Grocery shopping could soon be a piece of cake.
A set of black symbols called GS1 DataBars are smaller and more information-packed than the traditional bar codes, helping customers save cash and stores keep better inventory, according to the paper.
U.S. & World
The barcode has already been introduced to some retailers and healthcare companies and will be available for use on any trade item by the start of 2010, according to the GS1 website.
The increased data space will make it possible to pack more deals into fewer coupons, offering savings on multiple items in one simplified transaction.
Another use is to help identify loose produce.
Unlike traditional bar codes that are too big for fruit and veggies, the GS1 will be able to recognize the item and the price per ounce. The scale will pick up the weight, and in an instant, the correct price will ring up, without any code punching, the Times reported.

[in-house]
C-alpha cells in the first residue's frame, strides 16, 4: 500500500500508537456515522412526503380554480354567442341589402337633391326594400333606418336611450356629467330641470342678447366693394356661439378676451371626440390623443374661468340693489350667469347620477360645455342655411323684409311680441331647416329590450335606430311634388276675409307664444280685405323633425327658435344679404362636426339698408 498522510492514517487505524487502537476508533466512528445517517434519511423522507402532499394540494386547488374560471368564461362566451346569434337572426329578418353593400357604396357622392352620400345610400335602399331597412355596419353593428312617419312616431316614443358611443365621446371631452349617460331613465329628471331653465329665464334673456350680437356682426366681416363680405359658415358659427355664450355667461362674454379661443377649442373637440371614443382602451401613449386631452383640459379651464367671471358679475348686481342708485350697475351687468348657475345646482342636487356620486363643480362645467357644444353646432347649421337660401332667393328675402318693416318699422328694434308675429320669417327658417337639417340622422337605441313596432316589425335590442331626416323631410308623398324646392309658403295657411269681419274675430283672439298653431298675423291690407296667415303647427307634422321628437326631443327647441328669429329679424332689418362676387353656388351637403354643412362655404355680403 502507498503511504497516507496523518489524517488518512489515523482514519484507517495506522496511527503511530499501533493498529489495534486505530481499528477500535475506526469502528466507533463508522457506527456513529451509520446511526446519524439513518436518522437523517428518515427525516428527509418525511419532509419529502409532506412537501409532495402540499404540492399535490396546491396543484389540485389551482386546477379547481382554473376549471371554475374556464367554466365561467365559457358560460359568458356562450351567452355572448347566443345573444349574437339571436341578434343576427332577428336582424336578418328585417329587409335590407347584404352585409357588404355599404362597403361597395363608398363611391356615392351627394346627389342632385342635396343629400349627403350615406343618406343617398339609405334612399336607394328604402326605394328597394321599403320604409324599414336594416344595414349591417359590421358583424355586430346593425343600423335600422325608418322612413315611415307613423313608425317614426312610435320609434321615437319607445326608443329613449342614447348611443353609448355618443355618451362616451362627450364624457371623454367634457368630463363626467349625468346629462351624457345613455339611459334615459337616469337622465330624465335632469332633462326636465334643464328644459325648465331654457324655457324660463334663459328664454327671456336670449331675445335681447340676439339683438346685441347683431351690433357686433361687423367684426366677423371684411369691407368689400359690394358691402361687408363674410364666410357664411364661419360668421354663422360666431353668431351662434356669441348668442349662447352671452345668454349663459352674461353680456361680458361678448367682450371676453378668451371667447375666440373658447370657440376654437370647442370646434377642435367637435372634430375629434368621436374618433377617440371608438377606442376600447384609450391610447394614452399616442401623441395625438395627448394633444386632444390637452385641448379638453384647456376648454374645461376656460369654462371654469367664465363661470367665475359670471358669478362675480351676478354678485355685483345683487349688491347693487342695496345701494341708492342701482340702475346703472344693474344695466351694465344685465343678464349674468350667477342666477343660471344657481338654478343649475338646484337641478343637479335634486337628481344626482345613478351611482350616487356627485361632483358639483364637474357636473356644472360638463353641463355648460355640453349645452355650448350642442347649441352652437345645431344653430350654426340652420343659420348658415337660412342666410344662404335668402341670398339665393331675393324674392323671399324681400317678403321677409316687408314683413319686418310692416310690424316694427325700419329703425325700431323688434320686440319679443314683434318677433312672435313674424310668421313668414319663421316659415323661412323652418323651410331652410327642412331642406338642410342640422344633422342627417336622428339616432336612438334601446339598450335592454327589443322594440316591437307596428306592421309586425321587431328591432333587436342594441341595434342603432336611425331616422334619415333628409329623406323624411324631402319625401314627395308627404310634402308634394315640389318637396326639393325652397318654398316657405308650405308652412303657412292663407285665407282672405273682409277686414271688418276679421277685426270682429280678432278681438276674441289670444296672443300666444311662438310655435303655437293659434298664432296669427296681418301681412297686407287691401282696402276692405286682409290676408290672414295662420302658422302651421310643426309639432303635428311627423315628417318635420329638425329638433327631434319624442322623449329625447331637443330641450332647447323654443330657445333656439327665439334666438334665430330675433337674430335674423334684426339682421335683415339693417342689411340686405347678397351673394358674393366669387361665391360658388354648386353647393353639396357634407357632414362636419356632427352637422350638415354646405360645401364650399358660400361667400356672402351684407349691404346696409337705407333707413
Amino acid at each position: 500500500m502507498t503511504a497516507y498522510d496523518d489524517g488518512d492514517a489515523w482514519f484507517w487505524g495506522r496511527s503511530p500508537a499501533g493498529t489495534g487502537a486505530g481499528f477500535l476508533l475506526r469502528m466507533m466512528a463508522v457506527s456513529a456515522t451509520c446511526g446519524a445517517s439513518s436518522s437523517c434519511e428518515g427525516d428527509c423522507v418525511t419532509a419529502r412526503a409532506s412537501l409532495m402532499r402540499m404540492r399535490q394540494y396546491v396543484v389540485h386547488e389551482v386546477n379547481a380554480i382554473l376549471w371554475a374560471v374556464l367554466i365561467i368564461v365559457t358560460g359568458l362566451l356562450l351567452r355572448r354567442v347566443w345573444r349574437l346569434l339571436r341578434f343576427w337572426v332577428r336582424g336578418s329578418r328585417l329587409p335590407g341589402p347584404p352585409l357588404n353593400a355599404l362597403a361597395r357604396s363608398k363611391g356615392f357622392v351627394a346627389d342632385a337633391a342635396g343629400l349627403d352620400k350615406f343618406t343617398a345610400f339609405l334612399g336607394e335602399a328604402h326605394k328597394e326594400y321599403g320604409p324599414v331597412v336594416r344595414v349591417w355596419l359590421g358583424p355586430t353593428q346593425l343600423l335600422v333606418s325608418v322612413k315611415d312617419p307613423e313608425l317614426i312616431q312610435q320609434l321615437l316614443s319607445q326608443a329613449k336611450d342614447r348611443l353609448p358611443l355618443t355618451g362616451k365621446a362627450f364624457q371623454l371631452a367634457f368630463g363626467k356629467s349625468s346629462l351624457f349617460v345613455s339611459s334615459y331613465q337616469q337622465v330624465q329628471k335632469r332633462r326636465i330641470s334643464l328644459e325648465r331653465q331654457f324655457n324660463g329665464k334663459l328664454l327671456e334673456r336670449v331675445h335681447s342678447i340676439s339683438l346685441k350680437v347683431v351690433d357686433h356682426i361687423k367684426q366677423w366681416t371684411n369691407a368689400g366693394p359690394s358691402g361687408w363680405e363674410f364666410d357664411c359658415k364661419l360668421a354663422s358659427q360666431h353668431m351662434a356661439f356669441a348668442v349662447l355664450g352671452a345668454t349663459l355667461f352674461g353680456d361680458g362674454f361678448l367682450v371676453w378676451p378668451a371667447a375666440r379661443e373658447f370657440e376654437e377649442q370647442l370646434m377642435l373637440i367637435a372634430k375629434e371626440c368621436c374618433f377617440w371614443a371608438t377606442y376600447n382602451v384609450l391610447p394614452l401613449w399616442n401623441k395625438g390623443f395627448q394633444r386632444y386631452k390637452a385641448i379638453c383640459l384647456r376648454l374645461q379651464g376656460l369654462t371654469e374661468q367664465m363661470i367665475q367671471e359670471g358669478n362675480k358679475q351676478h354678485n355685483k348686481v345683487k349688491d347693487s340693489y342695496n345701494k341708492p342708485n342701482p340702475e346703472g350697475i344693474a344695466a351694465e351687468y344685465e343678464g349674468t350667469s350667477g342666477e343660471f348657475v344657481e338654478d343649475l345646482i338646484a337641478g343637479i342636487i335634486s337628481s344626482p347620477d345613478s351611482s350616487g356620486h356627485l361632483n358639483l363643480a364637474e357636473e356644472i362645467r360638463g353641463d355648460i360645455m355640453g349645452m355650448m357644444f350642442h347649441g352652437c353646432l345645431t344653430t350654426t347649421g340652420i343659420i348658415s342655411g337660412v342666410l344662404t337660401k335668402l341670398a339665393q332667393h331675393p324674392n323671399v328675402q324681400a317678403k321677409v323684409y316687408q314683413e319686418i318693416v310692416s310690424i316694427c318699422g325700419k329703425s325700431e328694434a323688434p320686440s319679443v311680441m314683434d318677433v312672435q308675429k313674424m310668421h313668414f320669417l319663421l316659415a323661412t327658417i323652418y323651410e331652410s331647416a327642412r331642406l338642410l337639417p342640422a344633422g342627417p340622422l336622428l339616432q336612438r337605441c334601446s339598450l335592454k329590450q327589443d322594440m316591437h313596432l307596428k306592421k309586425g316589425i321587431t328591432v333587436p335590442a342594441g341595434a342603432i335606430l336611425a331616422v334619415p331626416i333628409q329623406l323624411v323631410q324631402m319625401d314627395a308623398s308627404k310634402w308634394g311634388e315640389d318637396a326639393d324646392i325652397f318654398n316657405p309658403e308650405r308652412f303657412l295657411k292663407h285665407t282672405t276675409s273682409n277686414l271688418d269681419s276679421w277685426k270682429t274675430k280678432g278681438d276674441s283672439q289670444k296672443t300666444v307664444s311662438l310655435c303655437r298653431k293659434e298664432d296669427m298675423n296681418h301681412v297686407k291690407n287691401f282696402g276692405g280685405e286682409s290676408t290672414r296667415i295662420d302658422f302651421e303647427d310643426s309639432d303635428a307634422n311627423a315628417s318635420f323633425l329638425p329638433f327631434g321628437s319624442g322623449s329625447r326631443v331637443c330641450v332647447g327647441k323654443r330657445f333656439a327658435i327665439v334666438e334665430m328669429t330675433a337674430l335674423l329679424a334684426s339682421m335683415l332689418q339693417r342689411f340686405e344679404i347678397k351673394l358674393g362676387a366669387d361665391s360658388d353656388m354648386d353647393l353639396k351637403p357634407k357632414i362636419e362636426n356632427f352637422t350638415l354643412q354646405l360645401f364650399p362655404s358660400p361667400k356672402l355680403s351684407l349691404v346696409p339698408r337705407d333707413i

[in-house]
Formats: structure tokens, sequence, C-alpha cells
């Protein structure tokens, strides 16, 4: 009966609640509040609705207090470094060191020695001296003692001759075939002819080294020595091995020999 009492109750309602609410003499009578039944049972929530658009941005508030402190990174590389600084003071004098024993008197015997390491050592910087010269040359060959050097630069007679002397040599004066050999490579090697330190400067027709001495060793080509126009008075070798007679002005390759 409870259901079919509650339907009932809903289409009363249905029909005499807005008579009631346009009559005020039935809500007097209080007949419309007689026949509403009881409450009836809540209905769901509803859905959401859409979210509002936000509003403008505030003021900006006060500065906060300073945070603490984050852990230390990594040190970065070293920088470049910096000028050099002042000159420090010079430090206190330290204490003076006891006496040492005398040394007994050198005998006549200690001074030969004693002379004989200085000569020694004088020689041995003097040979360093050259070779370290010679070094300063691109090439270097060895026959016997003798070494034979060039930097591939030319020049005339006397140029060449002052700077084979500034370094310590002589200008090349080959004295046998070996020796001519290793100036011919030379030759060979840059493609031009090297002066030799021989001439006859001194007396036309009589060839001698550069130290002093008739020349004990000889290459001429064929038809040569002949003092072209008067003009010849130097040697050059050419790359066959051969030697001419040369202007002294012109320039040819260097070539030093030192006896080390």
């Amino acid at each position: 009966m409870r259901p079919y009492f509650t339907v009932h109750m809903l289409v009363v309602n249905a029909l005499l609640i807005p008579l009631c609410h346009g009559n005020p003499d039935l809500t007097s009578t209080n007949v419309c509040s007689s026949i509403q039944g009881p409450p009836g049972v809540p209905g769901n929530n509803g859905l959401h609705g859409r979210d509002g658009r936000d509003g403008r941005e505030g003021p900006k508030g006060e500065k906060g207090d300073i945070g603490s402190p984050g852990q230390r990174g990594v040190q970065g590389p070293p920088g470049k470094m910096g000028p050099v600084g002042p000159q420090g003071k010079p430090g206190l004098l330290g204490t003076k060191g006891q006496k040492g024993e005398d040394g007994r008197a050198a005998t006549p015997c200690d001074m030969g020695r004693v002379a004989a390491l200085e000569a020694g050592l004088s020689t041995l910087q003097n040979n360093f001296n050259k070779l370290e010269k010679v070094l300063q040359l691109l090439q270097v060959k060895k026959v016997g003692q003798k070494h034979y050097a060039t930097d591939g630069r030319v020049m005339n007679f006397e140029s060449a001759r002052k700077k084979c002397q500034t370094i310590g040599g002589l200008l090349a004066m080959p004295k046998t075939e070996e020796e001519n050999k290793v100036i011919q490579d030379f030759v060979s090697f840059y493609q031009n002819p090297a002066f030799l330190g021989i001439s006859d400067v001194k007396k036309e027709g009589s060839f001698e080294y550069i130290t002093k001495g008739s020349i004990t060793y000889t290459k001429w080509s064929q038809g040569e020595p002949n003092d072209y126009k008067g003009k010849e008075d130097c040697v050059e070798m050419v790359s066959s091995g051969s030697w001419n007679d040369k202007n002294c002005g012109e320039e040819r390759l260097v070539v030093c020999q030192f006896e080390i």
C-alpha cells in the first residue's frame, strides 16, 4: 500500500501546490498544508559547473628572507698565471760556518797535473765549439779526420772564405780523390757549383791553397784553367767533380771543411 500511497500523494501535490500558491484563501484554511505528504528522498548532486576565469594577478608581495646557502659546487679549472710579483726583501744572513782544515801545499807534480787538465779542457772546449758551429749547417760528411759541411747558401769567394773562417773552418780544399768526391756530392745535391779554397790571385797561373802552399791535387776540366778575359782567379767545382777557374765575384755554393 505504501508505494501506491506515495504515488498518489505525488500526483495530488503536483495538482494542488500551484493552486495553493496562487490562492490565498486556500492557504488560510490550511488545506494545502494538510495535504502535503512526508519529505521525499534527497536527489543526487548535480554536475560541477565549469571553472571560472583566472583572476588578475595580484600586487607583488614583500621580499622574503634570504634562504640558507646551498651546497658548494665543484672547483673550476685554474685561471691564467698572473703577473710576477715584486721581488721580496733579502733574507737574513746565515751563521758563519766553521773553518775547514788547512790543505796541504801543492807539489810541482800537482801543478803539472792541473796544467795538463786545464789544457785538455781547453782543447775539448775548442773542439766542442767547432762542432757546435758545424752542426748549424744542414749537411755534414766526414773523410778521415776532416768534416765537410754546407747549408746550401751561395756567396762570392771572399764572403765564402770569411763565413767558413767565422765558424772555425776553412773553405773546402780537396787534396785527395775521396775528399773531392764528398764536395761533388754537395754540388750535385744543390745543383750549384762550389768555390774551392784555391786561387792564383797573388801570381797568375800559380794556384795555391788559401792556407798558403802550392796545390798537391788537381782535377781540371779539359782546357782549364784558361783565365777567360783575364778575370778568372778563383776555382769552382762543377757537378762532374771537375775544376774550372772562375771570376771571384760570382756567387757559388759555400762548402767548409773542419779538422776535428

"It's quicker and far more accurate," Eric Biddiscombe, senior director of planning for a large Canadian supermarket chain, told the Times.
Biddiscombe, whose Loblaw Companies chain stores have been experimenting with the code for three years said cashiers often mistake organic items with their inorganic counterparts -- which can be costly.
“The price difference between organic and field tomatoes may be 40 cents a pound or more,” Biddiscombe said. “When they aren’t rung up as organic, that bites into our profit margins.”
Other possibilities for the new code include more accurate inventory methods and sell-by dates programmed into each bar code, which could prevent an unknowing customer from getting through checkout with expired milk.